Man accused of stealing school bus, ramming police cars needs longer assessment

A 19-year-old man accused of stealing a wheelchair-accessible school bus and smashing into two police cars during a chase through west Saint John requires more time to undergo a psychiatric assessment.

Matthew Duke was sent for a 30-day psychiatric assessment on Feb. 10 and was due back Friday in Saint John provincial court.

But Duke did not appear. Duty counsel Brian Ferguson told the court the psychiatrist requested more time to complete the assessment to determine if Duke is fit to stand trial and whether he can be held criminally responsible.

Duke is facing seven charges, including theft of the special needs bus, worth more than $5,000, two counts of assaulting a police officer with a weapon (the 2007 Freightliner school bus), dangerous driving, failing to remain at the scene of an accident, mischief and resisting arrest.

Judge Henrik Tonning granted another 30 days. Duke is scheduled to return to court  April 6 at 1:30 p.m.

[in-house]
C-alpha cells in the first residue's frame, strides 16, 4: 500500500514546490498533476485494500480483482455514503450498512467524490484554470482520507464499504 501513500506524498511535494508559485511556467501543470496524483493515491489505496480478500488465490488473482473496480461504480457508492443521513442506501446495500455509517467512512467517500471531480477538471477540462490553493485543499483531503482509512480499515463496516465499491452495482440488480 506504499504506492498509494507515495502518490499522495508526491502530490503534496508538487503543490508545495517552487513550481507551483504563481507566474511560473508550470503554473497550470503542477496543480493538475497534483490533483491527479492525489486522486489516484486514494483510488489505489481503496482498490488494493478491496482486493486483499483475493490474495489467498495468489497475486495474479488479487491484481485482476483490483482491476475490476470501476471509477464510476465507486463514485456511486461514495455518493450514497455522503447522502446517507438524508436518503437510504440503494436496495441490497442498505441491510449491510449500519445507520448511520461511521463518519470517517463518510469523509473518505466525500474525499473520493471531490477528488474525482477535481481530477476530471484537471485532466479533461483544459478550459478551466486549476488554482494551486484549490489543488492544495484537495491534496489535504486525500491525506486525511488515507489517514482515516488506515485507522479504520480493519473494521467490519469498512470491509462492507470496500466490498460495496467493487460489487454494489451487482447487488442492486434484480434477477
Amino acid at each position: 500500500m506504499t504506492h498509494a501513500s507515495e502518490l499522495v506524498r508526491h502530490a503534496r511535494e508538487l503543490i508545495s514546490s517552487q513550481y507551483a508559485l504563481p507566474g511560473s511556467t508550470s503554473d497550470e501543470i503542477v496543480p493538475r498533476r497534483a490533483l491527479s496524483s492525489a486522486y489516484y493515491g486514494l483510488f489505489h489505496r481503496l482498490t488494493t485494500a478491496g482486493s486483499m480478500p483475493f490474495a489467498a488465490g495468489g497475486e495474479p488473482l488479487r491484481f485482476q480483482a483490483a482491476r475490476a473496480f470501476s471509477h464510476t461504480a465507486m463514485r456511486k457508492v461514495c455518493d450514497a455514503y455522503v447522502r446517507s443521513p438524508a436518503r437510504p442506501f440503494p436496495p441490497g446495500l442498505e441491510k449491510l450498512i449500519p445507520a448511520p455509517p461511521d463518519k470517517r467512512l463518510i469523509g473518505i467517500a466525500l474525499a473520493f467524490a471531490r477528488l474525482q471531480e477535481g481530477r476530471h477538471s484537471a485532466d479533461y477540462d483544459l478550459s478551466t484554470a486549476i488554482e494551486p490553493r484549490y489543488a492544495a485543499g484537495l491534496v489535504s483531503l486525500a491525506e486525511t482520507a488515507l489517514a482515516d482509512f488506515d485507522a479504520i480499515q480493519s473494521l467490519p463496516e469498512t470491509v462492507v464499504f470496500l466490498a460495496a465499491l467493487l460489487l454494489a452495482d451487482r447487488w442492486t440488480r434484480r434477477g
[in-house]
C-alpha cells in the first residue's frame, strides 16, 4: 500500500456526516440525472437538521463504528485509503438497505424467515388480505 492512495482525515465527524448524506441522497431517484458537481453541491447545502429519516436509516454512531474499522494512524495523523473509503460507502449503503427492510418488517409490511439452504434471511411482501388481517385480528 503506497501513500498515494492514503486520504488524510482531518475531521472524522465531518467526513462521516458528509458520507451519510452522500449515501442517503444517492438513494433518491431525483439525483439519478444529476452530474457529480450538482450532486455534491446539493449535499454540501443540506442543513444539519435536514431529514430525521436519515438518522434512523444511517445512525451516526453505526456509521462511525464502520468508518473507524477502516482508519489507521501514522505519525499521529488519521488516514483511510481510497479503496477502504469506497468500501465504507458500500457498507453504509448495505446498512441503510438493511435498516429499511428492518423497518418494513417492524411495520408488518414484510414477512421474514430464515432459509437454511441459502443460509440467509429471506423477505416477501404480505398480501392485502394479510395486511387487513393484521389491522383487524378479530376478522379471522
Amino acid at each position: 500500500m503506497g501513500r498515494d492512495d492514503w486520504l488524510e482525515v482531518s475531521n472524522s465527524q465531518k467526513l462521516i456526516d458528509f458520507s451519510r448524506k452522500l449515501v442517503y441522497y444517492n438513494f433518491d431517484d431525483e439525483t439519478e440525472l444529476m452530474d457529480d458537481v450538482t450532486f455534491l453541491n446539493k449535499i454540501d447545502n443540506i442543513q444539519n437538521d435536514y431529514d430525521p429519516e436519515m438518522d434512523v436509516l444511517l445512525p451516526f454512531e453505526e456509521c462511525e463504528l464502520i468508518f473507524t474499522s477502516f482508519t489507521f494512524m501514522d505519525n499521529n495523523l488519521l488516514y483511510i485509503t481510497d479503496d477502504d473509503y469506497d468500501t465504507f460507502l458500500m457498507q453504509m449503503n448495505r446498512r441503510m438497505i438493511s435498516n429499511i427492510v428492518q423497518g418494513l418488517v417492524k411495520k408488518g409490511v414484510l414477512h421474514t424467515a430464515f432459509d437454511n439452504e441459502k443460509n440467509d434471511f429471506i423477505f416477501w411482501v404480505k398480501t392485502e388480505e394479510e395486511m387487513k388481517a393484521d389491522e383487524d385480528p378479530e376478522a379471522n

Duke has not yet entered any pleas in connection with the Feb. 9 incident, when the empty school bus was stolen from the Lorneville yard of the Anglophone South School District driver, who went home around 10:45 a.m. to pick up something before her next bus run.

She turned the bus off but left the keys inside and the bus was stolen.

Saint John police officers pursued the vehicle along Highway 1, onto Highway 7. 

During the chase, the bus rammed into a parked police car, while the officer was outside, laying down a spike belt. The officer narrowly escaped being hit and the new car, worth an estimated $30,000, was demolished.

Another police vehicle was rammed from behind, causing an estimated $20,000 damage and sending that officer to the hospital with non-life threatening injuries.

The bus operator pulled over near the Grand Bay-Westfield exit and was arrested following a brief foot chase.

Duke was ordered to undergo the assessment at the request of Crown prosecutor Lucie Mathurin, based on some comments she said he made to police after his arrest.

Duke, however, didn't feel he needed to have any sort of assessment, according to his duty counsel.